As black jockeys waned, Latino jockeys began to take their place.

In 1963, Braulio Baeza of Panama City, Panama, won the Kentucky Derby as well as the Belmont Stakes. He set the stage for various Latinos to consider a career in horse racing.

When President Dwight Eisenhower presented Baeza with the trophy at Belmont, he spoke Spanish to him, according to the Lexington Herald-Leader. Eisenhower spent part of his military career in the Panama Canal Zone in the early 1920s.

“He said, ‘Yeah, I speak Spanish,'” Baeza told the Lexington Herald-Leader in 2013. “When he talked [in] Spanish to me … that made [the win] even better.”

Since Baeza’s win, more Latino jockeys were inspired to become professional jockeys in America.

In fact, every winning jockey since 2011 has been Latino: John Velazquez (Puerto Rico), Mario Gutierrez (Mexico), Joel Rosario (Dominican Republic) and Victor Espinoza (Mexico). (Gutierrez and Espinoza have both won twice since 2011.)

“If horses could talk, they would surely speak Spanish,” Bob Baffert, the trainer of Triple Crown winner American Pharoah, told ESPN, alluding to the large number of Latinos involved in the sport.

In the 2017 Kentucky Derby lineup, nearly half of the jockeys are Latino, four are from Europe, one is from Jamaica, and the remaining seven jockeys were born in the U.S.

Goodlett said the infrastructure in Latin American countries lends itself to yielding a great deal of elite jockeys.

“There is racing in Central and South America,” Goodlett told ABC News. “There were also jockey schools in that area that go back decades.”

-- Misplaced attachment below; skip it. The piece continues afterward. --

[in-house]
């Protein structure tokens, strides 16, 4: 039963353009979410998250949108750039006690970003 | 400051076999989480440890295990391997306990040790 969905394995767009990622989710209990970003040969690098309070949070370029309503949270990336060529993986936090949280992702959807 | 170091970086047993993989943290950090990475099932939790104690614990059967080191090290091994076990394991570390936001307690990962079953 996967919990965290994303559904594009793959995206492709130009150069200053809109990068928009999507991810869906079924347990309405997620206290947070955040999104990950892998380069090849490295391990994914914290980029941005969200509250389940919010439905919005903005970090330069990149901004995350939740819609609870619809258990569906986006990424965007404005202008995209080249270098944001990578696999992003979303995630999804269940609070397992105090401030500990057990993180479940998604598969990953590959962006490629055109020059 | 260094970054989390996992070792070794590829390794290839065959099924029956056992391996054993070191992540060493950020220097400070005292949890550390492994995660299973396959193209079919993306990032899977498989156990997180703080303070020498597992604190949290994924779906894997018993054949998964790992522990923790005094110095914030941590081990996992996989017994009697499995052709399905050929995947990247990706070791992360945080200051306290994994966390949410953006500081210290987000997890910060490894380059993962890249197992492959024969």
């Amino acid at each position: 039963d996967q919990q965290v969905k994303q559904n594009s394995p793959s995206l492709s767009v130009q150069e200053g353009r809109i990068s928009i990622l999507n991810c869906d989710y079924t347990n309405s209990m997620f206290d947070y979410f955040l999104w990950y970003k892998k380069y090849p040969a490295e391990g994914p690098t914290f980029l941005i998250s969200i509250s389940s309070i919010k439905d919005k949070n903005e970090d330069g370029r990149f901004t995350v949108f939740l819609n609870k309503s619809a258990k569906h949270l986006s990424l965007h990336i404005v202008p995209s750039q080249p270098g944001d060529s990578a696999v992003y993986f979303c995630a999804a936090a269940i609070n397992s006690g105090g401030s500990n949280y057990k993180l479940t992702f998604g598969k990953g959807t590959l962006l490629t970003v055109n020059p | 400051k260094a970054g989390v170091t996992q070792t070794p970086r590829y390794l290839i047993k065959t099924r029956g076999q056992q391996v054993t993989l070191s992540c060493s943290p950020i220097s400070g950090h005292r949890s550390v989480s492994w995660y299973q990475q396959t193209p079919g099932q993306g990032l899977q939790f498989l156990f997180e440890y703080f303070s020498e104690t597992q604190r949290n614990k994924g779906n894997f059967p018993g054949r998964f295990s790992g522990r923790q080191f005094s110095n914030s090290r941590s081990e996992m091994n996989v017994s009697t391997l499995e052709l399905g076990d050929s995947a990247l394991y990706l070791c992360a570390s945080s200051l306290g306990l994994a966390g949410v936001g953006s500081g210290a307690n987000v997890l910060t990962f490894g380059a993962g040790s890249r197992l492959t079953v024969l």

For comparison, there is only one professional jockey school in the U.S., the North American Racing Academy.

Female jockeys have raced alongside men in the Kentucky Derby for decades

The first female to ride a horse in the derby was Diane Crump in 1970. Many women had raced alongside men before then, but it took a lawsuit in the late 1960s to allow women to become licensed jockeys to raise the number of females in the sport.

Since then, there have been a total of six women who rode in the Kentucky Derby: Diane Crump, Patti Cooksey, Andrea Seefeldt, Julie Krone, Rosemary Homeister Jr. and Rosie Napravnik.

As of 2017, no female jockey has ever won the Kentucky Derby, but in 2013, Napravnik placed fifth — the highest place of any female jockey in Kentucky Derby history.

However, women are at a distinct disadvantage because of their body fat composition, which is typically higher than a man’s, according to the North American Racing Academy. A successful jockey will weigh so little that the horse will barely feel him or her on its back.

“A horse is not going to be able to perform at its optimum peak if it’s carrying 100-something pounds,” Hall of Fame rider Chris McCarron told ABC News.